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‘Solicitors’, ‘Lawyers’, ‘Barristers’: What’s The Difference?

The legal sector can be confusing and when you’re making a claim or thinking about making a claim you might get a bit flustered with all the legal terminology being thrown at you. You’ll have words like Solicitor, Lawyer, Barrister and County Court thrown at you but what you’re probably asking is what do they mean and what’s the difference? Most people have a very basic understanding but to the average Joe, they don’t actually mean much!

We’d like to give you an insight into what some of these mean; if you’re making a claim with us or plan on making a claim then these could come in very handy. Alternatively, if you’re just passing us by then it’s a little bit of extra knowledge for you!

Starting with the most important parts, particularly when making a claim you’ll be bombarded with the words solicitor and maybe even barrister if your case is taken to court. The word Lawyer won’t usually crop up much as it’s a very general term in the industry.

What’s a Lawyer? How is it different to a Solicitor?

Why would people use a Lawyer? The term Lawyer is probably used more commonly over in the USA, it’s used occasionally in the UK, but the term generally means anyone who is a licensed legal practitioner who is qualified to give legal advice in a certain area of law. If we were to be technical, both Solicitors and Barristers are classed as Lawyers; that’s one area cleared up!

So what does a Solicitor do?

Solicitors are an integral part of the industry and an integral part of Jefferies. We’ve got an excellent team of qualified solicitors who specialise in a wide range of areas including personal injury, clinical negligence etc. But you might be asking what they do and what does their role entail as a solicitor?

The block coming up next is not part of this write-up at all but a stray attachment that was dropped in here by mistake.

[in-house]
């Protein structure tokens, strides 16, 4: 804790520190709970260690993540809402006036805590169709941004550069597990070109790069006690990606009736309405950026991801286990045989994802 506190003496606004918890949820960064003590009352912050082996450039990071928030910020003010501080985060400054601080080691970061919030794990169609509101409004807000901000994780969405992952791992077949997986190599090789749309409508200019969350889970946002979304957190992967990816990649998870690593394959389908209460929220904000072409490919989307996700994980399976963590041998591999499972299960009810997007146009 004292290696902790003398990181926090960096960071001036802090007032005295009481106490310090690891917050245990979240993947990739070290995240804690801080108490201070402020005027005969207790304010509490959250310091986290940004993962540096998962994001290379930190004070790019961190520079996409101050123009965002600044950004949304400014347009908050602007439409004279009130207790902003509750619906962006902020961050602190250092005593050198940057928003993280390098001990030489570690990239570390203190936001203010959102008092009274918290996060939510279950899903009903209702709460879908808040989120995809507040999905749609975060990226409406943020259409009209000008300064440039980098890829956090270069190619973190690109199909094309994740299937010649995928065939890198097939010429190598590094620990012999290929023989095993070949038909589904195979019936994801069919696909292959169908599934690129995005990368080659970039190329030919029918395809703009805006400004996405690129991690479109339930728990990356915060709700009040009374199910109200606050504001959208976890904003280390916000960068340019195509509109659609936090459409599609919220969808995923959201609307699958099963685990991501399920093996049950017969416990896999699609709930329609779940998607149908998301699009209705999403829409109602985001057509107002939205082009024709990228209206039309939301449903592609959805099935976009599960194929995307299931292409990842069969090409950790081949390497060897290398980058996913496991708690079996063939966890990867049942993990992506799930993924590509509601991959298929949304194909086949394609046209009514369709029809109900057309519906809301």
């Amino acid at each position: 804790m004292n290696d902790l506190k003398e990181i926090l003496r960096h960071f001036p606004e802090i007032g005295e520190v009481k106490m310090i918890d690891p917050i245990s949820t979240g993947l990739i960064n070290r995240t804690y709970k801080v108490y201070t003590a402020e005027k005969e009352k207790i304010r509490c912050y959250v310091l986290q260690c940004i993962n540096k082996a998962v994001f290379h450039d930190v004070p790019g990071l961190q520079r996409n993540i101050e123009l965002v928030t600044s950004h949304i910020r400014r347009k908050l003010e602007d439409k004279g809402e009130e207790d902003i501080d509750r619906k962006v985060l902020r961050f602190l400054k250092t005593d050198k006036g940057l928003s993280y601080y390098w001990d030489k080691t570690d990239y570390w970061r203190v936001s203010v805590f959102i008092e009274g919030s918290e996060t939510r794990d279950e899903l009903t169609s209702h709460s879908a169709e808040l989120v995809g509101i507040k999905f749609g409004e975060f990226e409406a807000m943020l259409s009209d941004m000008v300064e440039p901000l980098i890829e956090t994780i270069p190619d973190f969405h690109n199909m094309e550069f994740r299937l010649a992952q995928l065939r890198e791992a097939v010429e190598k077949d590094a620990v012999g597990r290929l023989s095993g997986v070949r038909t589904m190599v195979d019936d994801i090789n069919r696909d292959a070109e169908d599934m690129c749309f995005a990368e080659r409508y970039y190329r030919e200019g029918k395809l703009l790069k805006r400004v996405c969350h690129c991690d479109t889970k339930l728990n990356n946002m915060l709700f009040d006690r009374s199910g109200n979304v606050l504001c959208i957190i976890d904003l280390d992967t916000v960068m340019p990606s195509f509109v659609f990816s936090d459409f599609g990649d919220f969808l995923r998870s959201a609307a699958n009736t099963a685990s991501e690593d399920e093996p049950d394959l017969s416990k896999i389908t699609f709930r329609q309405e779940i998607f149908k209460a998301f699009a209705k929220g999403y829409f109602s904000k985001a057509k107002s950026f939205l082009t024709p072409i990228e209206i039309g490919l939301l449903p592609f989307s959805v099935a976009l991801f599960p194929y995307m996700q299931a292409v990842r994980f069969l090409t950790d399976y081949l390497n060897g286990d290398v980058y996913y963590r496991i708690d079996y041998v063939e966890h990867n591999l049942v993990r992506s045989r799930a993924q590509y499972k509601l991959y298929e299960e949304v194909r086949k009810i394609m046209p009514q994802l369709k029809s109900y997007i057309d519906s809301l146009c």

A solicitor is the main point of contact and usually the first point of contact when starting any legal case. When starting legal action the solicitor will advise the client on what the best course of action is in the area of expertise. Solicitors in the United Kingdom vary in the work they do, some focus on contentious work such as litigation (take action against individuals or organisations) and some do non-contentious work such as wills, conveyancing and other commercial work.

The Solicitor normally always deals directly with the client and you’ll end up liaising a lot with your Solicitor. They will take necessary actions for the client, advise clients on necessary legal actions and be a representative for the client in their case. The Solicitor also deals with all the paperwork for the client and communications between parties. They write documents, letters and contracts specific to the client and case in question making sure everything is prepared for the case and court if necessary.

Solicitors represent their clients throughout the process of the case. If the case goes to court then sometimes the Solicitor will represent the client but in most cases, they will instruct a Barrister to appear in court for the client.

Alongside all this, the Solicitor also negotiates the objectives of the case with the client and the other parties, calculate damage claims such as compensation, maintenance, loss of earning etc., and also make sure agreements are implemented fully and properly. Our Solicitors here at Jefferies deal mainly with personal injury, clinical negligence and catastrophic injury claims (including those involving brain or spinal injuries).